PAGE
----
The Best Caribbean Beaches to Visit by Superyacht

Pink Sands, Harbour Island

The Bahamas

Looking for the best beaches in the Caribbean? We roundup the most beautiful sand beaches in the Caribbean islands to visit on your superyacht holiday if you want to get away from the crowds.

Pink Sands, Harbour Island

Considered to be one of the most beautiful beaches in the world, not just the Caribbean, Pink Sands’ looks almost salmon- coloured in appearance during sunset.

The beach is three-miles of beautiful sand and crystal clear waters. Protected by the coral reef the waters are calm and perfect for swimming and snorkeling. Harbour Island is also considered to one of the best scuba dive sites in the Caribbean.

Only accessible by boat Harbour Island has not been spoilt by mass tourism and it is well worth a stop off if you are on a private yacht or enjoying a luxury yacht charter in the Bahamas.

Picture courtesy of

Trunk Bay, St. John

US Virgin Islands

The details of how American businessman and financier Laurance S. Rockefeller came to own Trunk Bay are not so clear, but he was also a conservationist and a philanthropist who donated this magnificent bay and beach to the US National Park Service. This is the epitomal silky white sands and impossibly clear waters beach. Unbeatable for lounging in the sun and soaking up the sheer unspoiled beauty of the place.

The transparent sea of the US Virgin Islands has light waves and is perfect for snorkelling. There’s a 200-metre-long snorkelling trail just offshore and equipment can be hired on the beach. The waves remain largely calm but there is still a lifeguard service for peace of mind. There’s nowhere to stay overnight at Trunk Bay so the number of guests stays reasonably low. If you are spending seven days exploring the US Virgin Islands on a luxury yacht simply ask your captain to drop anchor for a few nights and enjoy a slice of paradise. There are some facilities on land, including a rustic beach shop and a basic visitor centre, as well as picnic tables, BBQ grills and changing rooms and showers. There is a small admission fee for Trunk Bay… but what price is paradise?

Picture courtesy of Josh Duncan/

Cayo Largo del Sur, Isla de la Juventud


“Cuba is surrounded by beautiful beaches,” says Plácido Sánchez Vega of Mega Yacht Services. And, he continues, the most interesting ones for people traveling via yacht are on the easternmost tip of Archipelago de los Canarreos, on Cayo Largo del Sur (Cayo Largo), on Cuba’s south coast.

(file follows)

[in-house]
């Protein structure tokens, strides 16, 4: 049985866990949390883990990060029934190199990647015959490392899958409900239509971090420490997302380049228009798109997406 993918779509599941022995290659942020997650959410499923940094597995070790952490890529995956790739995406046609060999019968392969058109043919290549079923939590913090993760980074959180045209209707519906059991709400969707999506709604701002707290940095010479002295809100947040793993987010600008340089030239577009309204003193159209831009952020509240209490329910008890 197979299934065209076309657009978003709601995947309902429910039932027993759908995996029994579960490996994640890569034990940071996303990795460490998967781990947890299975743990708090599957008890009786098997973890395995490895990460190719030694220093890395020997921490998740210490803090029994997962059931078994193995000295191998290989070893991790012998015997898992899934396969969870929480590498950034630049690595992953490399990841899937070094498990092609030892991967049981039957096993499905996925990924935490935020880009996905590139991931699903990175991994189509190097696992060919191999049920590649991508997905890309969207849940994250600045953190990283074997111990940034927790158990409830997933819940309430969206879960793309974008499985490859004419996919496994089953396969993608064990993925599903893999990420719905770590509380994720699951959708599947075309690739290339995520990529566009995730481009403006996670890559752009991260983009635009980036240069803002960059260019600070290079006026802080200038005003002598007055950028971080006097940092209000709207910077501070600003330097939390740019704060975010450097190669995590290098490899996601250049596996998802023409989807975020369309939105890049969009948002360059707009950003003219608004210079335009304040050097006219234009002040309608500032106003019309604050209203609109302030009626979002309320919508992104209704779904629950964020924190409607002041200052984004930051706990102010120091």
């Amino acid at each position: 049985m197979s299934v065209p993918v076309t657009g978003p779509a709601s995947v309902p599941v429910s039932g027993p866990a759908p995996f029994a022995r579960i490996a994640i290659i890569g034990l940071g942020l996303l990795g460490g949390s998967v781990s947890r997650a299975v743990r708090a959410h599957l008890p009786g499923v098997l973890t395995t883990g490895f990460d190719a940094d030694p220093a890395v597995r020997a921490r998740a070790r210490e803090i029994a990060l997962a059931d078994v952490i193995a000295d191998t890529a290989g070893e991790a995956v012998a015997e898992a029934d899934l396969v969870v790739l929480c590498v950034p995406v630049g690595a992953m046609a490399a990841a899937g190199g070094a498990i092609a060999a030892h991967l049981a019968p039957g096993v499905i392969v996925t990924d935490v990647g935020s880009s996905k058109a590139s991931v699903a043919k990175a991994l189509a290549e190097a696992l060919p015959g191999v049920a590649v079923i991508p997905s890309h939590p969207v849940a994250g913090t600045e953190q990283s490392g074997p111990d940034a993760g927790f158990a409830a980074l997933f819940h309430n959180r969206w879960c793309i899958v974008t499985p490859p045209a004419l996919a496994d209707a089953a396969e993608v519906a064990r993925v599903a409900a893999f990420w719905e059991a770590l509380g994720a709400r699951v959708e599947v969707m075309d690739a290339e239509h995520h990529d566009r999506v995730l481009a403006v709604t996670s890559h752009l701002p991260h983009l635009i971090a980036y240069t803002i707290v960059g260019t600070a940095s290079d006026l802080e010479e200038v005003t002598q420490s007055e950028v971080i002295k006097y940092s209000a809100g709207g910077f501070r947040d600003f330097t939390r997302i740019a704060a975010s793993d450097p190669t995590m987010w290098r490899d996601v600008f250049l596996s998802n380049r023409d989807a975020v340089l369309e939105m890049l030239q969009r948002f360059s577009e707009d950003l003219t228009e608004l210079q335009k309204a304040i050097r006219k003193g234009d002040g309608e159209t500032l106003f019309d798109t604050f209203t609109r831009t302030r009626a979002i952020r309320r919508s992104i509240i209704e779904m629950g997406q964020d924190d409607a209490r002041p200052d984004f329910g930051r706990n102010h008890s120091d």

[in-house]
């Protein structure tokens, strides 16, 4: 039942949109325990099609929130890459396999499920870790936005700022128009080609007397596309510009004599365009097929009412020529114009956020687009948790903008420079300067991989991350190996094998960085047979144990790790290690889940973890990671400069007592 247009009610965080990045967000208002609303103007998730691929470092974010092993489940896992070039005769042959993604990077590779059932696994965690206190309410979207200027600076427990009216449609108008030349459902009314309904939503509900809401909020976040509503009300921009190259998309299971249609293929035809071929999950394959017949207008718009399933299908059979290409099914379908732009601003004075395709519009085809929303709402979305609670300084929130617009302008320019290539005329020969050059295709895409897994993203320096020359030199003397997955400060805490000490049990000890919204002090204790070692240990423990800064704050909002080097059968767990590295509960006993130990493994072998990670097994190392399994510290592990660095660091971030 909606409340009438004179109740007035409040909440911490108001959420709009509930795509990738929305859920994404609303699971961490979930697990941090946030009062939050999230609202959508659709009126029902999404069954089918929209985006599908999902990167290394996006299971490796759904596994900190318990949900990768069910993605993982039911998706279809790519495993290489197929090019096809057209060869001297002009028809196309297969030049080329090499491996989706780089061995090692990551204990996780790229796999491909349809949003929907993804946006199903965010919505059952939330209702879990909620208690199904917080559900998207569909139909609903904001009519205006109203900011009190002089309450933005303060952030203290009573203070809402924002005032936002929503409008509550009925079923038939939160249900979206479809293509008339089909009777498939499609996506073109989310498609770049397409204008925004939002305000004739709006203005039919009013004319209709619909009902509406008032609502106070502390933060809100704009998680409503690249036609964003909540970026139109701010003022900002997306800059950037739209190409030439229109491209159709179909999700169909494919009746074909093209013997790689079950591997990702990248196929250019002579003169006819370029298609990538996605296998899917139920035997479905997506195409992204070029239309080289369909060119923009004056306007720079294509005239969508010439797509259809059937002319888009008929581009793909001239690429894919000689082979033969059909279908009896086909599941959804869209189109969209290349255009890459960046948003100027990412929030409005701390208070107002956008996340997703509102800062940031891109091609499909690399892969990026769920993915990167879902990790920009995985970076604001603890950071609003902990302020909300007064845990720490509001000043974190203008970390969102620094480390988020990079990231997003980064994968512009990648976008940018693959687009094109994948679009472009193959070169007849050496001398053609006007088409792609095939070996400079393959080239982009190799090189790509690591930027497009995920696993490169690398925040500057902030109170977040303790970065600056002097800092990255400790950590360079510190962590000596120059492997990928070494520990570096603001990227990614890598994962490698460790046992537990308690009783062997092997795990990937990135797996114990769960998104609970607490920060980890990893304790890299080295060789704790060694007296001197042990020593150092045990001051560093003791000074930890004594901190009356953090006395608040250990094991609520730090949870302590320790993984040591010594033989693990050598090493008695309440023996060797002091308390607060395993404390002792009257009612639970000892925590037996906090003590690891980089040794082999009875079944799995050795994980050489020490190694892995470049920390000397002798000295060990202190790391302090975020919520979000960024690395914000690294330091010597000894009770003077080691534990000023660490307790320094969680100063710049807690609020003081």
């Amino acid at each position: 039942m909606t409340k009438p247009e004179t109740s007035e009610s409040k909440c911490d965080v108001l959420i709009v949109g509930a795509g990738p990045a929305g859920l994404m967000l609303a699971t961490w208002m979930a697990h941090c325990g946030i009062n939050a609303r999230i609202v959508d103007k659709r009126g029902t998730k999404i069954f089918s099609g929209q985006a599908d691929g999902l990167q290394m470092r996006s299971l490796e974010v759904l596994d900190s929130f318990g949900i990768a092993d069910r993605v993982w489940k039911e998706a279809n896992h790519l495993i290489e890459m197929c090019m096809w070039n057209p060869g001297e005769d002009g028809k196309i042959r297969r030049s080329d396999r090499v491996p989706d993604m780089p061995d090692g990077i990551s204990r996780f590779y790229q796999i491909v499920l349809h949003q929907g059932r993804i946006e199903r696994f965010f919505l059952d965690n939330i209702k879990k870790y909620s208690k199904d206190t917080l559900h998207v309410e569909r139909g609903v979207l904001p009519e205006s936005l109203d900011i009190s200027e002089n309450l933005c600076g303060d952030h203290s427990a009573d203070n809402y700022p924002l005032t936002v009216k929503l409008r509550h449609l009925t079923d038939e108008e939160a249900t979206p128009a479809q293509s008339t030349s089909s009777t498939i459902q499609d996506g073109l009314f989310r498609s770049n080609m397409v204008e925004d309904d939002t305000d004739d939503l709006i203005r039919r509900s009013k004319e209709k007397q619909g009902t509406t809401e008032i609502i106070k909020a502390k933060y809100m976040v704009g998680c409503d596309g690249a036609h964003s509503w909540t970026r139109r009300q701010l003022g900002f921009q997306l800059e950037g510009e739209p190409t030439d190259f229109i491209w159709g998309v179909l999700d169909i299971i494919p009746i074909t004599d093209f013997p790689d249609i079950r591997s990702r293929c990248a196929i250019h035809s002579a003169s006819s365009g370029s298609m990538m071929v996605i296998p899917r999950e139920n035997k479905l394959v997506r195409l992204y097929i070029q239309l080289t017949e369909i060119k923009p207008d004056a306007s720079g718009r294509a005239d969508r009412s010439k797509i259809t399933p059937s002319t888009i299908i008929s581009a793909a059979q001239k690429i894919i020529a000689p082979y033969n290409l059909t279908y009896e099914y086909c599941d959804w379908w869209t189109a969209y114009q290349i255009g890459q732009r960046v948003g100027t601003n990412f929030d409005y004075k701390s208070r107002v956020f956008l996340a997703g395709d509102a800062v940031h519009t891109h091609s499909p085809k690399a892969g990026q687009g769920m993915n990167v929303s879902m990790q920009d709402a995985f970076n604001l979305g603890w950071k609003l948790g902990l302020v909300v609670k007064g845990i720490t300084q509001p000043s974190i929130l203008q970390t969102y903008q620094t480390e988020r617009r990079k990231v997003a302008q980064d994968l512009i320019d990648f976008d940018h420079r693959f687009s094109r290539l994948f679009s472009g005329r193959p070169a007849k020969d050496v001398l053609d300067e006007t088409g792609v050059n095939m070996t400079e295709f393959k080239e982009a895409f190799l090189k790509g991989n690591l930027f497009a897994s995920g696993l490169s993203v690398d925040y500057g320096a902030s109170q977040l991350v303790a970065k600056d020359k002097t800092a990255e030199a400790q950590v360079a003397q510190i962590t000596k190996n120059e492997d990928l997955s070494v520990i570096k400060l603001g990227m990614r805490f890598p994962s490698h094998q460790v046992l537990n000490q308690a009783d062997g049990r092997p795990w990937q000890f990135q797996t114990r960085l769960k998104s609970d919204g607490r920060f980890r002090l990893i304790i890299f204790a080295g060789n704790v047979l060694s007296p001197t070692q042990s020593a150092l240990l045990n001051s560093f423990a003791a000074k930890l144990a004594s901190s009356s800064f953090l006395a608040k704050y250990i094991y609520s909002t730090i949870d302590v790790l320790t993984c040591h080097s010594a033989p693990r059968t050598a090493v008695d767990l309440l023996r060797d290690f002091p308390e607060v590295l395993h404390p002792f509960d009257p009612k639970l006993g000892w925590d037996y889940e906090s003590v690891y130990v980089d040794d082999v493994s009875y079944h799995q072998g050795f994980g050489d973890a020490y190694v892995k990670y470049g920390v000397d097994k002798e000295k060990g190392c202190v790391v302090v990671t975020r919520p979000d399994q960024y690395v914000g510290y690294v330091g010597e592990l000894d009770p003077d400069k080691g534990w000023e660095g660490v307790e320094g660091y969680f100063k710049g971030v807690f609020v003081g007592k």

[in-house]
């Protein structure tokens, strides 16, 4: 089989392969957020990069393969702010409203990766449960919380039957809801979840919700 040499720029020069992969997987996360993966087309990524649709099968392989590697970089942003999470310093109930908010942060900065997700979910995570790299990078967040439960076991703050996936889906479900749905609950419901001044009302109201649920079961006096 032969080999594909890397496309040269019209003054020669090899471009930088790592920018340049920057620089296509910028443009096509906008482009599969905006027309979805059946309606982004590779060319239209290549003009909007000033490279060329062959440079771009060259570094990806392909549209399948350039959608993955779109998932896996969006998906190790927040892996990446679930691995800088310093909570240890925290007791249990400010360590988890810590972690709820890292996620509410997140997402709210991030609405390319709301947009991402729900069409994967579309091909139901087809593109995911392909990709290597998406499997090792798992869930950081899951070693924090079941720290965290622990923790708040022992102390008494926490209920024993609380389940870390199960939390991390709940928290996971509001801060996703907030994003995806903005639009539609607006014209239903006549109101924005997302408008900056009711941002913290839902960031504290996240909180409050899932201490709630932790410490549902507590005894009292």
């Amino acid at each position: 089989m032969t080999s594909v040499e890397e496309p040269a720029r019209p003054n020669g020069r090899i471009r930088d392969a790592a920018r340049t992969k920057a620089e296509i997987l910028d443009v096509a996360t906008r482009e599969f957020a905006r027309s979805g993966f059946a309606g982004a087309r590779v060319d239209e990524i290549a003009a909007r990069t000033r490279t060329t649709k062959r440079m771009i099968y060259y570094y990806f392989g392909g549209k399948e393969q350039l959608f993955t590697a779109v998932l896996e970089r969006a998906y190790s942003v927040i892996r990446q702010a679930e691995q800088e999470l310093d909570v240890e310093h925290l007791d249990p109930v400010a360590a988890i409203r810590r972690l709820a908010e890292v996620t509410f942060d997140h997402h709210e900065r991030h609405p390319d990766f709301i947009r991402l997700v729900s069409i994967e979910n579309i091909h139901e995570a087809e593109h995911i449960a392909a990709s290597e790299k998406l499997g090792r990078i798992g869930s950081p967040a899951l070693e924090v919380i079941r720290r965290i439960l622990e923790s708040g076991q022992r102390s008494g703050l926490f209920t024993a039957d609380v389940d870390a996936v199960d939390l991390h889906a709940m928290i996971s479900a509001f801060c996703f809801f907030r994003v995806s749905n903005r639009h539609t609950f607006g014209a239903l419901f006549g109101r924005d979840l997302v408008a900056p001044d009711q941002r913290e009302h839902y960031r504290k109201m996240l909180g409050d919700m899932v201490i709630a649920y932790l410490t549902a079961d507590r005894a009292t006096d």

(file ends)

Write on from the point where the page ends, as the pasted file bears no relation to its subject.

This 23.3-square-kilometre mangrove-covered island’s white-sand beaches stretch for almost 26 kilometres along its south coast. Wander its eastern beaches to spot iguanas. For swimming, Vega recommends two of the western ones: Playa Paraiso, which is clothing optional, and busier Playa Sirena.

Following a stroll and dip, tender to nearby Cayo Largo coral reef for snorkeling or diving or, suggests Vega, embark on a sportfishing or fly-fishing excursion.

Picture courtesy of Michael Green/

The Baths, Virgin Gorda

British Virgin Islands

Virgin Gorda is the third largest of the British Virgin Islands and whether visiting on a private yacht or as part of a luxury yacht charter in the British Virgin Islands you will not be disappointed. You can cast your mind back to the days of Christopher Columbus as you arrive at this pre-historic looking place. Ask your captain to head for the southern tip of the island and as you approach notice how the profile of the island emerging from the sea looks like a woman lying down on her side… this prompted Columbus to nickname the island “The Fat Virgin”.

The beach is wondrous and the biggest attraction is the unique geological formations that were caused by the islands volcanic history. There are all manner of strangely shaped granite rocks and boulders strewn all over the beach and in the shallows. In between them are created ‘The Baths’ – lovely warm pools that glisten in shards of sunlight. You can walk through all the baths as they are interconnected by a series of makeshift planks, ropes and ladders. It is a surreal setting and the sunsets here are spectacular, the hulking silhouettes of the rocks creating a sense of a forgotten land – make sure to bring your camera.

In recent years this wondrous place has become more popular so plan to arrive early or late. There is a small government parks fee and also a recently added concession stand with souvenirs that slightly compromises the untouched nature of the Baths, but it’s still an incredible place to behold.

Picture courtesy of the British Virgin Islands